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Media factsheet: Border Force

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The work of Border Force:

  • Border Force’s mission is to secure the UK border.
  • Officers work at around 140 sea and air ports across the UK and overseas to ensure the smooth flow of people and goods over the border.  In doing so they help to support business and tourism which are vital to the nation’s prosperity.
  • Security and identity checks are carried out on 100% of passengers arriving at the UK border on scheduled services together with intelligence-led checks at smaller ports and airfields.
  • Last year, nearly 144 million individuals entered the UK. Whenever there is reason to suspect criminality, we carry out rigorous work to stop illegal immigration and smuggling.
  • Over 30,000 individuals were detected at the juxtaposed ports last year.
  • Border Force uses advance data to process the movements of over 280 million passengers and crew a year, both inbound and outbound, and last year prevented 2,846 passengers from travelling to the UK.

Clandestines, juxtaposed controls and use of technology

 Border Force conducts rigorous checks at UK ports, undertaken by skilled officers.

Officers search vehicles and containers entering the UK on an intelligence-led and targeted basis.  This involves the use of state of the art scanning equipment, CO2 probes, x-ray technology, motion sensors as well as use of sniffer dogs.

We are also investing in new technology, such as e-Passport gates and motion detection technology, to improve security and prevent illegal entry to the UK, benefit passengers and deliver efficiencies.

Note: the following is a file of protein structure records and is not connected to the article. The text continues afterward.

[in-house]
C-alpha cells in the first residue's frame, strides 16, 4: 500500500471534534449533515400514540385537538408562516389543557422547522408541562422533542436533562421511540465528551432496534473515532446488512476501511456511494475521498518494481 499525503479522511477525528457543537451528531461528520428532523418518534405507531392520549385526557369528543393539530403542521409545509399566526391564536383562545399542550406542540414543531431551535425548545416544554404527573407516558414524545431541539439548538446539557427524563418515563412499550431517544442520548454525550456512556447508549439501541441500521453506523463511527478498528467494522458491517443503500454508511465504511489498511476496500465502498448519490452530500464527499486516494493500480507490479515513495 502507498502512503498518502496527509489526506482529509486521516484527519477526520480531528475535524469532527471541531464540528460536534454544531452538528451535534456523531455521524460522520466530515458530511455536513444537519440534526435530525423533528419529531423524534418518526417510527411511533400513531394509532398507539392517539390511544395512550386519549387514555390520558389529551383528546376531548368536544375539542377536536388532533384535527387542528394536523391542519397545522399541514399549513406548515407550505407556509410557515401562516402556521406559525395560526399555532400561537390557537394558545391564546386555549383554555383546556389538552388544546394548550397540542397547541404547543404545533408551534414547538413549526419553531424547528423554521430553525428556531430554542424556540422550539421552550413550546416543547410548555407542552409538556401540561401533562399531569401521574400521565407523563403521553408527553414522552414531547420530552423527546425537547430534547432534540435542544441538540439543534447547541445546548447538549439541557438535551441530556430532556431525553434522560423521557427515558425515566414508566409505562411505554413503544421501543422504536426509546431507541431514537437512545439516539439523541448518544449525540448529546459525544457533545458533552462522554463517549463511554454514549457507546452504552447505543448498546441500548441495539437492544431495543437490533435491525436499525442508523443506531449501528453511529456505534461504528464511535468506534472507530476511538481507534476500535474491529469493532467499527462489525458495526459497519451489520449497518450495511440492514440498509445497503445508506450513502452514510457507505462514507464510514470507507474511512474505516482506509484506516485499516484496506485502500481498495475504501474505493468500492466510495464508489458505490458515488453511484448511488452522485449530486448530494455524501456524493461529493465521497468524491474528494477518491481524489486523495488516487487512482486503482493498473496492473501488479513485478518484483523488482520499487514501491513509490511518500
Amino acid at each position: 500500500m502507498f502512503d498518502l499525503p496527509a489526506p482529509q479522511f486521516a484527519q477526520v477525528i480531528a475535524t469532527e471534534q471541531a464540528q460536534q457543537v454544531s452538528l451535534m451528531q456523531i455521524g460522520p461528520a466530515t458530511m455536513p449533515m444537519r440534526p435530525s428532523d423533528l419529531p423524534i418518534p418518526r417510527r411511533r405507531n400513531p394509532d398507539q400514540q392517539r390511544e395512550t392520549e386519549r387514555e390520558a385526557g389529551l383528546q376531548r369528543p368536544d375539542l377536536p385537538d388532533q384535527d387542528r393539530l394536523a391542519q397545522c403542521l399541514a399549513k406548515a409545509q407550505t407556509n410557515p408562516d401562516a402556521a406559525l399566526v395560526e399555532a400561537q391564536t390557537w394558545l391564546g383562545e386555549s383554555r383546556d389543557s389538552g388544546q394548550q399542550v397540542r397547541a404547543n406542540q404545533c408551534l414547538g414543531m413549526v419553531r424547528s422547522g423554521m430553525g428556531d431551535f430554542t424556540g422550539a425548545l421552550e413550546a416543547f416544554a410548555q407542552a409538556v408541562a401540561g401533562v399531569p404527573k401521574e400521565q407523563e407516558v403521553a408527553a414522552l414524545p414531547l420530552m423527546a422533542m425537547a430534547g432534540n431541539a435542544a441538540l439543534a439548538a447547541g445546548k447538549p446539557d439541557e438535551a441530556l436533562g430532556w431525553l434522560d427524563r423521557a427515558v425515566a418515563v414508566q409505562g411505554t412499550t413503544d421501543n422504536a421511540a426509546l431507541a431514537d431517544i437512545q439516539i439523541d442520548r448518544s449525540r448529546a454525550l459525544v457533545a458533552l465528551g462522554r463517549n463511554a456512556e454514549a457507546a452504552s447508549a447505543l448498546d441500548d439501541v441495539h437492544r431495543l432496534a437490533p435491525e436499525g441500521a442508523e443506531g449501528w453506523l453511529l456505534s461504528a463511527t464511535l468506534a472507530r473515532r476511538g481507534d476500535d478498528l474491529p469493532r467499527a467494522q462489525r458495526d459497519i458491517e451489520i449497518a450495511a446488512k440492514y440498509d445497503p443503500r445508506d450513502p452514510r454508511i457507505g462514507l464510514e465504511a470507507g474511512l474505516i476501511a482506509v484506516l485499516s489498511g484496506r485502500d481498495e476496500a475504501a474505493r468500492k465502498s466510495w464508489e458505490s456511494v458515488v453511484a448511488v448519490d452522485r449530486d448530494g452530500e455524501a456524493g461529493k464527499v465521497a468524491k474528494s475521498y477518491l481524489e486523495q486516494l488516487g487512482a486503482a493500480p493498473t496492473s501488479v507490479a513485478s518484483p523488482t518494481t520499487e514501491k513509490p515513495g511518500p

The  UK operates border controls in France and Belgium. This allows Border Force officers to check passengers and freight destined for the UK before they begin their journey.

These ‘juxtaposed controls’ are in place at Calais and Dunkirk ports, at the Eurotunnel terminal at Coquelles and in Paris Gare du Nord, Lille, Calais-Frethun and Brussels Midi stations for Eurostar passengers.

Border Force work proactively with European law enforcement, including partners in France, Belgium and the Netherlands, to target the organised crime networks behind people trafficking and illegal migration.

The maritime border

 Border Force uses a combination of cutters and Coastal Patrol Vessels to patrol UK maritime borders and respond to maritime border security threats.

The total fleet comprises five cutters and six Coastal Patrol Vessels (CPVs). Two CPVs and three cutters are currently in the Channel.

Border Force’s deployment of maritime capabilities is under constant review.

Small boats

Border Force operations to counter clandestine crossings of the Channel are coordinated with our French counterparts with whom we have a close working relationship.

On 28 September, an enhanced action plan, agreed by the Home Secretary, Priti Patel, and French Interior Minister, Christophe Castaner, came into force.

The plan redoubles efforts to address the issue and includes:

  • doubling patrols and deploying new detection equipment to increase interceptions on French beaches
  • action to intensify efforts to tackle criminal gangs through strengthened intelligence sharing
  • engaging directly with migrants to discourage them from making the journey

Assets on the ground will be doubled to provide 24/7 cover of the beaches in northern France, ensuring more detections before boats are able to leave the shore, cutting the number of attempted crossings.